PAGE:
When he joined Tippling Club, he made it a point, as always, not to mention who his father was. But when his parents came to dine and chef Ryan Clift recognised his old friend Sam, the truth came to light.
Still, it was also then that his father, after sampling his dishes, told him, “‘Son, I'm very proud of you for what you've done.’ I teared up.”
A FAMILY OF CHEFS
Although Sam had been against his son following in his footsteps, “Now, my parents tell me that actually, in their hearts, they really wanted either me or my brother to be in the kitchen,” Joe said, “because everyone in our family’s generations has always been in F&B”.
Joe’s late paternal grandfather had had a Cantonese restaurant in Johor and was known as “the shark’s fin king” for his “amazing soups” before moving the family to Bangkok and heading up a Chinese restaurant there. After the family settled in Singapore in 1993, Joe’s grandmother worked at a chicken rice stall at Margaret Drive; Joe has fond memories of spending time there after school as a child.
Sonder’s risotto dish, an homage to chicken rice, is inspired by Grandma: Roulade of chicken on flavourful rice with spring onion pesto, ginger tuile and a dollop of chilli on the side.
Chicken rice also happens to be his father’s all-time favourite dish, to the extent that he makes spontaneous drives to Melaka for chicken rice balls.
On Joe’s mum’s side, his grandmother was a talented home cook, while his grandfather worked in restaurants all over the world and excelled at western cuisine. Whole Pork Knuckle by Grandpa Prin is a dish on Sonder’s menu derived from one of his recipes: Instead of a heavy German-style rendition, the pork is served with a Thai-style vegetable platter and prik nam pla or Thai garlic, lime and chilli dressing.
“I’d like to call my cuisine nostalgic (for) what I ate as a kid growing up,” Joe mused. For example, a dish of barramundi with garlic and lime is inspired by the ubiquitous Thai restaurant staple of steamed fish served in fish-shaped metal plates with burners underneath. “Our family loves to have this when we go out.” And a dish of aubergine with red curry sorbet, pearl onions and sun-dried cherry tomatoes is “my take on Thai red curry”.
BREAKING GENERATIONAL PATTERNS
Although Joe thinks of his father as the “perfect example of a chef”, there is one thing, he said when probed, that he’s told himself he won’t do the way Sam did.
“Growing up, my brother and I never saw our dad at all. He was working nonstop. When we woke up, he was at work. When we went to sleep, he was at work. I’ll always remember that on his days off, he’d spend the mornings sleeping, and we would go out in the afternoons. But, the moment we stepped out, there’d be a phone call, and he’d go back to work.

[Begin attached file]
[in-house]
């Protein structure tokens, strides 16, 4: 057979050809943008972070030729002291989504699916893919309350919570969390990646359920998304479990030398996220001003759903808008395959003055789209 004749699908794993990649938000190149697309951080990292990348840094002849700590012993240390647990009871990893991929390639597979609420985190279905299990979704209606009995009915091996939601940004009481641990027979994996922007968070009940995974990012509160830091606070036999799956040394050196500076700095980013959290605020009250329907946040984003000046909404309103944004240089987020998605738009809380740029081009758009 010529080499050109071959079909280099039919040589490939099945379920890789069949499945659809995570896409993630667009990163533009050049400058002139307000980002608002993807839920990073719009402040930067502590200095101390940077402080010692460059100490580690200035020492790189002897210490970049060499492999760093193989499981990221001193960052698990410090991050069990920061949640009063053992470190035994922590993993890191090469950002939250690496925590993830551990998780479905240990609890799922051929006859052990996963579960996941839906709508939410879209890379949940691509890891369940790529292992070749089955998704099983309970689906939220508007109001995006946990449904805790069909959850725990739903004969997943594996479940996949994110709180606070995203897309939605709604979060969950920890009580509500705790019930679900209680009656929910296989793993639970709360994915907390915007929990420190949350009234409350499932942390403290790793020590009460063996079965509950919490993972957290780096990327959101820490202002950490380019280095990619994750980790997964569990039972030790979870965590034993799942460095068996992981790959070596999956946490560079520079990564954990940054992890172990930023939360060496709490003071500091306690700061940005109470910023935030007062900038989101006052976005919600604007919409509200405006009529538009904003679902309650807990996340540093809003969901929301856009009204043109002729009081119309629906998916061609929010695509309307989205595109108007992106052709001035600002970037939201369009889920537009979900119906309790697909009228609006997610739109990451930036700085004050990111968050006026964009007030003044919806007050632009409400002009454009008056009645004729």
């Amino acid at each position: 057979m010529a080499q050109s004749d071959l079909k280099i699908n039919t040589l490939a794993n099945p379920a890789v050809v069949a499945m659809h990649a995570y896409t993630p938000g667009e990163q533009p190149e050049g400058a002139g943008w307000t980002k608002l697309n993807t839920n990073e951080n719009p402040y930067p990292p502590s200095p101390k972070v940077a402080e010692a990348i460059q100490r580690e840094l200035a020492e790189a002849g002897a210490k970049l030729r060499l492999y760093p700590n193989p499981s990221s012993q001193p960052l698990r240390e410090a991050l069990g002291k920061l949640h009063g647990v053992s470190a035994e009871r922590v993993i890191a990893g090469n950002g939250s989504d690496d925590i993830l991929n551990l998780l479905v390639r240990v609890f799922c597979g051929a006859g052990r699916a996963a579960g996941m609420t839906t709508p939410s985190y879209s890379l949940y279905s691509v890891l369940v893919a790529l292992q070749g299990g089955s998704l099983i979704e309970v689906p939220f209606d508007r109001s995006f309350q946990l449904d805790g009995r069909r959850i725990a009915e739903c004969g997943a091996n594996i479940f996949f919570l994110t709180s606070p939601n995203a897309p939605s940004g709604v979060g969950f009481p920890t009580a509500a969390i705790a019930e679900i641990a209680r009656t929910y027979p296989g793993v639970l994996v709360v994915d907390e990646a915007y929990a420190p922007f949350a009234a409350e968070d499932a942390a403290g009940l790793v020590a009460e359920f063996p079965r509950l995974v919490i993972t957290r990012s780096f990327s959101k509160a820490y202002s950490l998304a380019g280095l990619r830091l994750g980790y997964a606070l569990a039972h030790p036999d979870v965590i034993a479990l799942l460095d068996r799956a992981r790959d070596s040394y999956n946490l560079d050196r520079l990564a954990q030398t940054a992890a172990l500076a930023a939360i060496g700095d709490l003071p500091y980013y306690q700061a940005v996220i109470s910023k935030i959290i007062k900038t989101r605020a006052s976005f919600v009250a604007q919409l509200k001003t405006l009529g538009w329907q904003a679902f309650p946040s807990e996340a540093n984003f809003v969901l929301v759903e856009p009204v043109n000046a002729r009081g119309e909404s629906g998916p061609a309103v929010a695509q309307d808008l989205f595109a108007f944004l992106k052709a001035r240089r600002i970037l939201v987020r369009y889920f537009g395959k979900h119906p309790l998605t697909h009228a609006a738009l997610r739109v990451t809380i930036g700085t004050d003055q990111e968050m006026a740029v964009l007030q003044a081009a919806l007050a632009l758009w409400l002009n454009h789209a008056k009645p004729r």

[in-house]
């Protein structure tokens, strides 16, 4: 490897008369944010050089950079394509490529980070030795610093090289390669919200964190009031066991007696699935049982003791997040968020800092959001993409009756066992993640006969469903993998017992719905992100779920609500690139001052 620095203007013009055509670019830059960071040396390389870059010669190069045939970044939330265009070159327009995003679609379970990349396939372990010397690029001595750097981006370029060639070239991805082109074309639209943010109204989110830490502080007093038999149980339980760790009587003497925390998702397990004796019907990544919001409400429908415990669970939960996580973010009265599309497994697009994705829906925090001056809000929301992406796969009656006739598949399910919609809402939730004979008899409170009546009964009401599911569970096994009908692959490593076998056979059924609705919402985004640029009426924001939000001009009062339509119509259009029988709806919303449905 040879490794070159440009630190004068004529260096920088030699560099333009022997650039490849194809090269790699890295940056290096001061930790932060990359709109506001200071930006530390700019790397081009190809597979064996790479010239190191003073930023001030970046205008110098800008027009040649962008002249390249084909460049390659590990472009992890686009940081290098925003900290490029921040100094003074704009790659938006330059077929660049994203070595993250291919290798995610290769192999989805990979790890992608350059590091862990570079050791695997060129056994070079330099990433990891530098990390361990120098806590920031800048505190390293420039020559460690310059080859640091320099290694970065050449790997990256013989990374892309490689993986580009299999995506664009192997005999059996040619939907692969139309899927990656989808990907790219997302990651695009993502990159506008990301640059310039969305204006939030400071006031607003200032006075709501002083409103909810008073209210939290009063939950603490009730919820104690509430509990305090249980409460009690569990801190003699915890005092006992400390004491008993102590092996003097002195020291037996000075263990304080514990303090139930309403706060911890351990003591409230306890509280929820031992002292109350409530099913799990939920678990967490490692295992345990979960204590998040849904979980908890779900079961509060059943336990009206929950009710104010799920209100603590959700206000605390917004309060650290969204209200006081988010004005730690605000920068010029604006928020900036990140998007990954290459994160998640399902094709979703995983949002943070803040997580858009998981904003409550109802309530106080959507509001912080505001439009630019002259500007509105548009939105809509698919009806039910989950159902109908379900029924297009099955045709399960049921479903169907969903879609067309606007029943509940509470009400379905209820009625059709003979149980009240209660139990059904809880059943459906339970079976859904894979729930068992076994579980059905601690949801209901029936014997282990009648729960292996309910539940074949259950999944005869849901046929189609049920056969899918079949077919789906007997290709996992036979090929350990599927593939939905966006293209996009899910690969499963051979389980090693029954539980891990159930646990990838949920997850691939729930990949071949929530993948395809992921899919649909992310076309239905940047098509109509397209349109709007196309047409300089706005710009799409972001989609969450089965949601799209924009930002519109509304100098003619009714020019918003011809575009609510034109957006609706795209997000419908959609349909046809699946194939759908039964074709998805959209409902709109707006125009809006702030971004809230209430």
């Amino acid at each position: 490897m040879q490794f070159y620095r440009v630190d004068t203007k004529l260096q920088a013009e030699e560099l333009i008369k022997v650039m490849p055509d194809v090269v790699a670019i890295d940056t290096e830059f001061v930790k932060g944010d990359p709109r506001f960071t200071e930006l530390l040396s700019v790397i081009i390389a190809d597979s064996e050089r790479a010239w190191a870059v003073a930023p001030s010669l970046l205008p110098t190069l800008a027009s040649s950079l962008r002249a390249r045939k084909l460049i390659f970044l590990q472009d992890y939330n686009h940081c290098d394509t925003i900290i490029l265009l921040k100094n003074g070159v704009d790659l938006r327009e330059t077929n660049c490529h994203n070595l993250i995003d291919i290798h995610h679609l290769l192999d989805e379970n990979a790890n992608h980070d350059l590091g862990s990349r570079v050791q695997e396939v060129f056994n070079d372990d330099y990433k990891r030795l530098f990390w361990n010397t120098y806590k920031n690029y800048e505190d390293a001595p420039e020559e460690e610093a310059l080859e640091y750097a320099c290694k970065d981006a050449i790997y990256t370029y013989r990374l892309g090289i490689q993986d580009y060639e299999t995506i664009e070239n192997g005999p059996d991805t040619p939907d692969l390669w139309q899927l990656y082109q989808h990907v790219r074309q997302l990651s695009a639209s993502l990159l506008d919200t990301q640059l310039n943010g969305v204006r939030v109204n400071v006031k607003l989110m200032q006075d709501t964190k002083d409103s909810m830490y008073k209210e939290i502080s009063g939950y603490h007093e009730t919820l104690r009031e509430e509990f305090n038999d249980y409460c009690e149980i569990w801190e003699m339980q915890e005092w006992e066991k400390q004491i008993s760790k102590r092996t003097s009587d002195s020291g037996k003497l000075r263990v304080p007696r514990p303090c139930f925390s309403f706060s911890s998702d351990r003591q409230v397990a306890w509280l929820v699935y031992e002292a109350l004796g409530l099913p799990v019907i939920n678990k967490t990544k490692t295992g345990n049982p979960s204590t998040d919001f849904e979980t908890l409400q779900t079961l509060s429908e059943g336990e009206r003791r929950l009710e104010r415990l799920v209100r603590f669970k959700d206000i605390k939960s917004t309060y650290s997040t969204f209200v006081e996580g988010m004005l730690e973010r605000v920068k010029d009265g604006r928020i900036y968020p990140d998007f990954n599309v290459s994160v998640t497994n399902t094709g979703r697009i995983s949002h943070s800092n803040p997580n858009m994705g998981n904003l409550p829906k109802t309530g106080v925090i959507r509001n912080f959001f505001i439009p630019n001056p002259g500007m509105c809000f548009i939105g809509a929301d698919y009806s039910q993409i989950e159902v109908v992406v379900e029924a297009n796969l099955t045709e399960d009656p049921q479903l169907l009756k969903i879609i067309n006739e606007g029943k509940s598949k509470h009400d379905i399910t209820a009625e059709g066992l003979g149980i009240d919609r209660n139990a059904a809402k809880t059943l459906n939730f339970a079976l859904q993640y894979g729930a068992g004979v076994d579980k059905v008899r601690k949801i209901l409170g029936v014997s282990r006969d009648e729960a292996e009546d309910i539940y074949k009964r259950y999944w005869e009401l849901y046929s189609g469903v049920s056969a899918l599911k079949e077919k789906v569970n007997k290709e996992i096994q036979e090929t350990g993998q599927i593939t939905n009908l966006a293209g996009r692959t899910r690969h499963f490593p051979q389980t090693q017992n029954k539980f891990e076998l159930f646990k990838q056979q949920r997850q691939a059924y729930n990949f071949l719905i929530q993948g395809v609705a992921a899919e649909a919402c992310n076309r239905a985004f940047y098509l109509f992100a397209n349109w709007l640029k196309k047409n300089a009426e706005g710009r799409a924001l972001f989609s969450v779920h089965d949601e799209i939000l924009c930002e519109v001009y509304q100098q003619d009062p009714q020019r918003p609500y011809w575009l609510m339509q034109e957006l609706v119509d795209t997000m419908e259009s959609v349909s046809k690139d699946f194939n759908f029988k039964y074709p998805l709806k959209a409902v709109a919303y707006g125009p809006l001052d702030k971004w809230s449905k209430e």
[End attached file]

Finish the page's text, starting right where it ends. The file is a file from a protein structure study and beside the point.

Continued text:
“I think that’s one of the things that I want to do differently – give more time to the family,” said the father of one, who’s expecting another child with his wife of three years. “I don’t want my son and daughter to feel, ‘Daddy doesn't spend time with us. Daddy doesn't love us.’”
But, when you’re a chef with your own restaurant, it’s not like having a nine-to-five job you can easily check out from. Joe confessed that with Sonder up and running, his mind wanders to work even when playing with his son. But he makes the effort. “Last week, we were at a bouncy castle. The next day at work, my legs were cramping up,” he laughed, adding, "Being a father really changed my mindset a lot in terms of my work ethic. It keeps me motivated. I want to work hard for the family.”
There was a time when “my temper was not the best” because of the stress of the job. When he opened Sonder, his wife – they met online – made him promise he would remain even-tempered and not bring work stress home. But it was something he’d already been working on for a while. In the past four or five years, "no one has seen me shout or lose my temper in the kitchen”, he said.
Now that his parents are retired, they spend their time looking after his son and enjoying the little one’s company.
Joe maintains that he doesn’t want to work together with his father, because “working with family, definitely there will be conflicts”.
But he treasures the most valuable piece of advice his father has given him. “My dad always said, ‘People need people.’ We chefs need kitchen staff, customers, the media. We need them and they need us. And, of course, be humble – greet the aunties and uncles sweeping the floors, be nice to the dishwashers. Because it goes back to ‘people need people’.”
His parents came to Sonder to dine last month. “The next morning, my mother said, ‘Son, your dad and I are very proud of you and what you’ve achieved today.’ My dad is very Chinese – he tells my mum these things but he won’t say it to my face.
“My heart melted.”
Sonder is at 217 Henderson Road #01-03.